Accuracy of quantification of risk using a single-pollutant Air Quality Index

Lars Perlmutt, David Stieb, Kevin Cromar

    Research output: Research - peer-reviewArticle

    Abstract

    Health risks associated with short-term exposure to ambient air pollution are communicated to the public by the US EPA through the Air Quality Index (AQI), but it remains unclear whether the current regulatory-based, single-pollutant AQI fully represents the actual risks of air pollution-related illness. The objective of this study is to quantify cardiovascular hospital admissions attributable to PM 2.5 at each AQI category. Based on National Ambient Air Quality Standards (NAAQS), the highest AQI value among criteria pollutants (driver pollutant) is reported daily. We investigated excess cardiovascular hospital admissions attributable to fine particulate matter (PM 2.5) exposure from 2000 to 2010 in Bronx, Erie, Queens, and Suffolk counties of New York. Daily total, unscheduled cardiovascular hospital admissions (principal diagnosis) for individuals aged 20-99 years, concentration-response functions for PM 2.5, and estimated quarterly effective daily concentrations were used to calculate excess cardiovascular hospital admissions when PM 2.5 was reported as the driver pollutant and when PM 2.5 was not reported as the driver pollutant at each AQI category. A higher proportion of excess hospital admissions attributable to PM 2.5 occurred when PM 2.5 was the driver pollutant (i.e., ∼70% in Bronx County). The majority of excess hospital admissions (i.e., >90% in Bronx County) occurred when the AQI was <100 ("good" or "moderate" level of health concern) regardless of whether PM 2.5 was the driver pollutant. During the warm season (April-September), greater excess admissions in Suffolk County occurred when PM 2.5 was not the AQI driver pollutant. These results indicate that a single-pollutant index may inadequately communicate the adverse health risks associated with air pollution.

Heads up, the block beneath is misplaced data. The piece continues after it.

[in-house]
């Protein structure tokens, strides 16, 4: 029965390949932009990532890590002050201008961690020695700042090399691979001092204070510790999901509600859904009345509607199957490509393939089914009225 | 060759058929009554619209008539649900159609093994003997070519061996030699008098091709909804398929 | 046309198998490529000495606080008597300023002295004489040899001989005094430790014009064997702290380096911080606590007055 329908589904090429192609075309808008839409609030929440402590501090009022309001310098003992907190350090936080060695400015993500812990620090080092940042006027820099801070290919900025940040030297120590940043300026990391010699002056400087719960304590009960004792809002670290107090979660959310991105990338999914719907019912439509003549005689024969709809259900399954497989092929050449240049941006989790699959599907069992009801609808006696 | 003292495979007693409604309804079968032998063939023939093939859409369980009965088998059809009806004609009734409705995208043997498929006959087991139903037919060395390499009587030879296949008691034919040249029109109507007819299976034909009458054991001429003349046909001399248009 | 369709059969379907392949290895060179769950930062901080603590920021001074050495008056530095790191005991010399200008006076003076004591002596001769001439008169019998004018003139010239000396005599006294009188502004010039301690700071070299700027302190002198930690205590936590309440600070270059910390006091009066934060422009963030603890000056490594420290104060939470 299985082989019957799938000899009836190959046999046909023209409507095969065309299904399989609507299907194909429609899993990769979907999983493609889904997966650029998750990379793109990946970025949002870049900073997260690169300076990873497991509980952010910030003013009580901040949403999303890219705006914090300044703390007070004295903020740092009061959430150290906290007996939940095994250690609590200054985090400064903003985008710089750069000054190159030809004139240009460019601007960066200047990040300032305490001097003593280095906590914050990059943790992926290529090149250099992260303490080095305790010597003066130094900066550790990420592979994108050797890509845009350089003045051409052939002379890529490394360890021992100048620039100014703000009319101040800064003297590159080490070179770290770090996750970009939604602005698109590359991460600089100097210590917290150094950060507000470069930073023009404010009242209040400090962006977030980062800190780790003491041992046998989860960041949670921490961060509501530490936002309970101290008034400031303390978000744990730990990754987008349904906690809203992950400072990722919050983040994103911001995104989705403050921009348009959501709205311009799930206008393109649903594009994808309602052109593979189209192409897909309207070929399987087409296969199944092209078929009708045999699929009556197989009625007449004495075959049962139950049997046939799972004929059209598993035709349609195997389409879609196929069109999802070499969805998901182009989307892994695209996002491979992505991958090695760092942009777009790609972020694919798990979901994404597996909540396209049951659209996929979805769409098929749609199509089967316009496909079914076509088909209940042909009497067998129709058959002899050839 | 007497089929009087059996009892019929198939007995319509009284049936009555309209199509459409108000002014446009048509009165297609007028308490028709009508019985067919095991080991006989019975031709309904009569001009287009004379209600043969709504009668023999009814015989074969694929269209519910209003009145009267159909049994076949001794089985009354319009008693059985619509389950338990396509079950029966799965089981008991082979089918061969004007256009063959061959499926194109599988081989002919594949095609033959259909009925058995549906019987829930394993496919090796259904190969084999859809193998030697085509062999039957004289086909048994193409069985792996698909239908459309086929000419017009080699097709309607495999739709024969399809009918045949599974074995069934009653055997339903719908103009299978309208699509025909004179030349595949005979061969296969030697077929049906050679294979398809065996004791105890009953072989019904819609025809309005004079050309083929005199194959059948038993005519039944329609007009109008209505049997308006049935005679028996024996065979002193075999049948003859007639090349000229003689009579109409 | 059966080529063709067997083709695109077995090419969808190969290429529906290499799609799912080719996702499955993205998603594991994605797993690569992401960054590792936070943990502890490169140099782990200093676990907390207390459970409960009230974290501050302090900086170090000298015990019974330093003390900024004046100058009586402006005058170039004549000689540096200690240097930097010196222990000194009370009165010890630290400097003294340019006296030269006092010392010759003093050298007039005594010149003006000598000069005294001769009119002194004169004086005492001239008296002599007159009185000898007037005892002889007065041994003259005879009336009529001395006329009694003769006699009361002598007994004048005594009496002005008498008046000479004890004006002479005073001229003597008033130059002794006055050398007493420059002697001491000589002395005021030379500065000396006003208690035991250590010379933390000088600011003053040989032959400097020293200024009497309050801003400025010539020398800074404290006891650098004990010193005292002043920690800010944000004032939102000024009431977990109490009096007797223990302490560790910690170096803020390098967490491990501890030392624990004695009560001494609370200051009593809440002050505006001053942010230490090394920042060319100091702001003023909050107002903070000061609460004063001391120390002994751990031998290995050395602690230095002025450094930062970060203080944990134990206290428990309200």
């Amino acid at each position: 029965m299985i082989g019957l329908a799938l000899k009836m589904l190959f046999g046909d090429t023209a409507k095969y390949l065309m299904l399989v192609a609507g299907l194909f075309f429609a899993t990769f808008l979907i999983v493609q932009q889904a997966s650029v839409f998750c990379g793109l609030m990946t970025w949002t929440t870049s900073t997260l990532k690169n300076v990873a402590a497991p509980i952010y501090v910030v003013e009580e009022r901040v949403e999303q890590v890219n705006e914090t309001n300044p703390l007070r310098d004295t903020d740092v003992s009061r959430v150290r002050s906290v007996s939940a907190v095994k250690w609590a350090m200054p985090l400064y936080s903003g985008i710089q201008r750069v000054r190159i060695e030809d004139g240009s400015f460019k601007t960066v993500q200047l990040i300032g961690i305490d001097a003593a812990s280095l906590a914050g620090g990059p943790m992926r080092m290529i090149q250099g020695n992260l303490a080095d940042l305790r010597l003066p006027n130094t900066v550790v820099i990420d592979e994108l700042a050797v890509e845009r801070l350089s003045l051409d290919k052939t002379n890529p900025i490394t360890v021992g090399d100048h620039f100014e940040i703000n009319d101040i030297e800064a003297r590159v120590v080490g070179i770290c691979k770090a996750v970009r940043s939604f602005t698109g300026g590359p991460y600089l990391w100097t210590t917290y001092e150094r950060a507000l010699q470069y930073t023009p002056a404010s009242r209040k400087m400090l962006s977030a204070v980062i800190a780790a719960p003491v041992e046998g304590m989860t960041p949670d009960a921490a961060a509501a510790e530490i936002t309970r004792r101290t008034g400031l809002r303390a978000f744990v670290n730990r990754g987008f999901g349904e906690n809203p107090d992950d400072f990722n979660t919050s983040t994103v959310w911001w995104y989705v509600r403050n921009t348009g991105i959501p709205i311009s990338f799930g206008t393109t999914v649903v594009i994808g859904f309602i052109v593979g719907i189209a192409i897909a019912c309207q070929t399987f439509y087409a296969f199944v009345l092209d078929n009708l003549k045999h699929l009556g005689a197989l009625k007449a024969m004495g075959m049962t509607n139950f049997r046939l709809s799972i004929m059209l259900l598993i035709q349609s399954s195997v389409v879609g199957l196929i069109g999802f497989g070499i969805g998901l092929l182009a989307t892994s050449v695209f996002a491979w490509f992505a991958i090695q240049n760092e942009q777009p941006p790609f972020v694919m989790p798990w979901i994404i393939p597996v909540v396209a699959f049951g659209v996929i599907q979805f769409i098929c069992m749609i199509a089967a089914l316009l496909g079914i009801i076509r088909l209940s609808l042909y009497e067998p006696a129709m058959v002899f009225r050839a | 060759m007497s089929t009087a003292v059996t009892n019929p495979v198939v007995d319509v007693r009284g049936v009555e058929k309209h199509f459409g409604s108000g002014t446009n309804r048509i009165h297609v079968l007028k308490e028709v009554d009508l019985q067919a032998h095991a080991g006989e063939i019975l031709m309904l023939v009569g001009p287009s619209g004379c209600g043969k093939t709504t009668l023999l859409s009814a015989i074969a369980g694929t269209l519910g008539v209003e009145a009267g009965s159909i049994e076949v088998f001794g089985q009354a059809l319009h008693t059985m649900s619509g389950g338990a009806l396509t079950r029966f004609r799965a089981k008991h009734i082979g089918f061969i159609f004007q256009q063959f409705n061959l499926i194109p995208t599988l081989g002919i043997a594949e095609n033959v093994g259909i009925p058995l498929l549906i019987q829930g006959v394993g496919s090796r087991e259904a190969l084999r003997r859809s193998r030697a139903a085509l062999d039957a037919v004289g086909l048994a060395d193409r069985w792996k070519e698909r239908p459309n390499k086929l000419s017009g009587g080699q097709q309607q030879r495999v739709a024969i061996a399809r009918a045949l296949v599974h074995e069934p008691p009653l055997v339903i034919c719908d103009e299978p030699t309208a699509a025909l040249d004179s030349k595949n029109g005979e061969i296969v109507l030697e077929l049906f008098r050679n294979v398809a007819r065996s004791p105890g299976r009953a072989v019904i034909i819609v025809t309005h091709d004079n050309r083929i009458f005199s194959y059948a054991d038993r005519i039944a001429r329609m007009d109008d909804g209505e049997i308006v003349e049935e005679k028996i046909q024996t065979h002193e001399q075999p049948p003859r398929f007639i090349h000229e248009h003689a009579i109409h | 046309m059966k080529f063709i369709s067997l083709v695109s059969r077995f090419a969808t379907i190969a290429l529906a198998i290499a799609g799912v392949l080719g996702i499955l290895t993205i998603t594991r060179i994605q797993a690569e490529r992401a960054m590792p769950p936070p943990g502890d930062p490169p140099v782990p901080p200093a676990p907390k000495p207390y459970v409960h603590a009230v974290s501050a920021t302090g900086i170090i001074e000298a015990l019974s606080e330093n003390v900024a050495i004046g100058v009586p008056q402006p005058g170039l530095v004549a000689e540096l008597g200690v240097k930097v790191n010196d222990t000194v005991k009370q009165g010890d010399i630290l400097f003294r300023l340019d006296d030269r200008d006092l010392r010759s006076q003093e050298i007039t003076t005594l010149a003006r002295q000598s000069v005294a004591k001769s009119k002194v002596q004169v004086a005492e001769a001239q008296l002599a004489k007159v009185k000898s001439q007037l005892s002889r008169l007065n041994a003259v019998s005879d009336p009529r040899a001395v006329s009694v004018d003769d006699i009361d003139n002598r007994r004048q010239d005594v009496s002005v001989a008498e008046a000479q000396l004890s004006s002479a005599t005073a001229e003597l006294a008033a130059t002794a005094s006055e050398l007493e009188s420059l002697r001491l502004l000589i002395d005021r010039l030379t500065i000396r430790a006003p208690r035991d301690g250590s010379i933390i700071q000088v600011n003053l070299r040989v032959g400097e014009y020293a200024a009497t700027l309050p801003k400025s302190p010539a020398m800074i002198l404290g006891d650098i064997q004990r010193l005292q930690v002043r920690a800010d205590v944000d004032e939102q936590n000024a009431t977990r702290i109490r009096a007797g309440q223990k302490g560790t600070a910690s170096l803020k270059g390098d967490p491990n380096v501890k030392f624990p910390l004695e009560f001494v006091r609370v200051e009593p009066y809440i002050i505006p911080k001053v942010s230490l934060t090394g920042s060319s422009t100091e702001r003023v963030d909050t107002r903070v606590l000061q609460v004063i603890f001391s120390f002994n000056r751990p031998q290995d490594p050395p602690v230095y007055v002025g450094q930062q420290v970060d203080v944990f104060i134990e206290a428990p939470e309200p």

LanguageEnglish (US)
    Pages24-32
    Number of pages9
    JournalJournal of Exposure Science and Environmental Epidemiology
    Volume27
    Issue number1
    DOIs
    StatePublished - Jan 1 2017

    Fingerprint

    Air Pollutants
    Air
    Air quality
    Air Pollution
    Air pollution
    Health
    Health risks
    Particulate Matter
    Health Status
    Air quality standards

    Keywords

    • air pollution
    • Air Quality Index
    • cardiovascular hospital admission
    • criteria pollutants

    ASJC Scopus subject areas

    • Epidemiology
    • Toxicology
    • Pollution
    • Public Health, Environmental and Occupational Health

    Cite this

    Accuracy of quantification of risk using a single-pollutant Air Quality Index. / Perlmutt, Lars; Stieb, David; Cromar, Kevin.

    In: Journal of Exposure Science and Environmental Epidemiology, Vol. 27, No. 1, 01.01.2017, p. 24-32.

    Research output: Research - peer-reviewArticle

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